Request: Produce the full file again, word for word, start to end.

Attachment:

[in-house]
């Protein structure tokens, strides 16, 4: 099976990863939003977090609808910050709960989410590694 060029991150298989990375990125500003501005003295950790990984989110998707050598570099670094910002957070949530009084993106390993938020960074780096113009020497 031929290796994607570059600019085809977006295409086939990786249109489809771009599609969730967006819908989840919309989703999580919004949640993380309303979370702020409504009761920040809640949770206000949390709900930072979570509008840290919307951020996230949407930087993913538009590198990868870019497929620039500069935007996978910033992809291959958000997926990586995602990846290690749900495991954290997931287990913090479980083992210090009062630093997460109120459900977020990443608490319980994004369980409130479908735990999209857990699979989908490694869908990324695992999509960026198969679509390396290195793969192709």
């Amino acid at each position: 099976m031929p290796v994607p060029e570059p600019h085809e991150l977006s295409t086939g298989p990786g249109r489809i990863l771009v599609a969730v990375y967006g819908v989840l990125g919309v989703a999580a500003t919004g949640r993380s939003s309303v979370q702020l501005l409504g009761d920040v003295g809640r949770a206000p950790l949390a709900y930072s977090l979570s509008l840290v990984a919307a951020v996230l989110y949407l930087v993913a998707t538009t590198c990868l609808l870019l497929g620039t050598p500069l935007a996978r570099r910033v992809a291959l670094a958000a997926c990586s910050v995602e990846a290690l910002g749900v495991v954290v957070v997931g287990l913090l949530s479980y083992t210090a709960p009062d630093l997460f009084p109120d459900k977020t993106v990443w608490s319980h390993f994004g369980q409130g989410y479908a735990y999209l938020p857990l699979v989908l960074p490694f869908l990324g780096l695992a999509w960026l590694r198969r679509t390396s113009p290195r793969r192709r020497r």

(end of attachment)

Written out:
[in-house]
């Protein structure tokens, strides 16, 4: 099976990863939003977090609808910050709960989410590694 060029991150298989990375990125500003501005003295950790990984989110998707050598570099670094910002957070949530009084993106390993938020960074780096113009020497 031929290796994607570059600019085809977006295409086939990786249109489809771009599609969730967006819908989840919309989703999580919004949640993380309303979370702020409504009761920040809640949770206000949390709900930072979570509008840290919307951020996230949407930087993913538009590198990868870019497929620039500069935007996978910033992809291959958000997926990586995602990846290690749900495991954290997931287990913090479980083992210090009062630093997460109120459900977020990443608490319980994004369980409130479908735990999209857990699979989908490694869908990324695992999509960026198969679509390396290195793969192709």
């Amino acid at each position: 099976m031929p290796v994607p060029e570059p600019h085809e991150l977006s295409t086939g298989p990786g249109r489809i990863l771009v599609a969730v990375y967006g819908v989840l990125g919309v989703a999580a500003t919004g949640r993380s939003s309303v979370q702020l501005l409504g009761d920040v003295g809640r949770a206000p950790l949390a709900y930072s977090l979570s509008l840290v990984a919307a951020v996230l989110y949407l930087v993913a998707t538009t590198c990868l609808l870019l497929g620039t050598p500069l935007a996978r570099r910033v992809a291959l670094a958000a997926c990586s910050v995602e990846a290690l910002g749900v495991v954290v957070v997931g287990l913090l949530s479980y083992t210090a709960p009062d630093l997460f009084p109120d459900k977020t993106v990443w608490s319980h390993f994004g369980q409130g989410y479908a735990y999209l938020p857990l699979v989908l960074p490694f869908l990324g780096l695992a999509w960026l590694r198969r679509t390396s113009p290195r793969r192709r020497r």